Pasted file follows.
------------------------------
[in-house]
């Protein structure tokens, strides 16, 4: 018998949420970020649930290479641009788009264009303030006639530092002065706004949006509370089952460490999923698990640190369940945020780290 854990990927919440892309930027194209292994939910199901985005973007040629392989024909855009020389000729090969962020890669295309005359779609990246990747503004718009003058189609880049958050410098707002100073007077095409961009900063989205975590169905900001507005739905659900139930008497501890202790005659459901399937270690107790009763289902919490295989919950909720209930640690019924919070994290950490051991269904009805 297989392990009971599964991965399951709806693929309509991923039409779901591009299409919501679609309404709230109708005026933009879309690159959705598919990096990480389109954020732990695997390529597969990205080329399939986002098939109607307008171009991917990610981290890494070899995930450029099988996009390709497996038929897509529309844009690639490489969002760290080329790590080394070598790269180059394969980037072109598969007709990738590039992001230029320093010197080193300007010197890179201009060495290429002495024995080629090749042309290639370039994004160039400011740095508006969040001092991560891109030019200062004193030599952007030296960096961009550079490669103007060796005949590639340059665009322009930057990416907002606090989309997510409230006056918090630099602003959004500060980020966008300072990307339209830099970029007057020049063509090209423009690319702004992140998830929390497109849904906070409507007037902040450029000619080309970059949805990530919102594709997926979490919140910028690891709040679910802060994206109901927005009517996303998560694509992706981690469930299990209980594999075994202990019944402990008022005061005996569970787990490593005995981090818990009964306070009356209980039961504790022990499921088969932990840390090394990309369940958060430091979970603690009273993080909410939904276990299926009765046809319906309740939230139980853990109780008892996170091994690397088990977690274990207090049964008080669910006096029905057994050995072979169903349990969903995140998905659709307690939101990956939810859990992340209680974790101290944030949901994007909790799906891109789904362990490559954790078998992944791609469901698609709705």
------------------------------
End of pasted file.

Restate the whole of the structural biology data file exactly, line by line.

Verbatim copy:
[in-house]
């Protein structure tokens, strides 16, 4: 018998949420970020649930290479641009788009264009303030006639530092002065706004949006509370089952460490999923698990640190369940945020780290 854990990927919440892309930027194209292994939910199901985005973007040629392989024909855009020389000729090969962020890669295309005359779609990246990747503004718009003058189609880049958050410098707002100073007077095409961009900063989205975590169905900001507005739905659900139930008497501890202790005659459901399937270690107790009763289902919490295989919950909720209930640690019924919070994290950490051991269904009805 297989392990009971599964991965399951709806693929309509991923039409779901591009299409919501679609309404709230109708005026933009879309690159959705598919990096990480389109954020732990695997390529597969990205080329399939986002098939109607307008171009991917990610981290890494070899995930450029099988996009390709497996038929897509529309844009690639490489969002760290080329790590080394070598790269180059394969980037072109598969007709990738590039992001230029320093010197080193300007010197890179201009060495290429002495024995080629090749042309290639370039994004160039400011740095508006969040001092991560891109030019200062004193030599952007030296960096961009550079490669103007060796005949590639340059665009322009930057990416907002606090989309997510409230006056918090630099602003959004500060980020966008300072990307339209830099970029007057020049063509090209423009690319702004992140998830929390497109849904906070409507007037902040450029000619080309970059949805990530919102594709997926979490919140910028690891709040679910802060994206109901927005009517996303998560694509992706981690469930299990209980594999075994202990019944402990008022005061005996569970787990490593005995981090818990009964306070009356209980039961504790022990499921088969932990840390090394990309369940958060430091979970603690009273993080909410939904276990299926009765046809319906309740939230139980853990109780008892996170091994690397088990977690274990207090049964008080669910006096029905057994050995072979169903349990969903995140998905659709307690939101990956939810859990992340209680974790101290944030949901994007909790799906891109789904362990490559954790078998992944791609469901698609709705």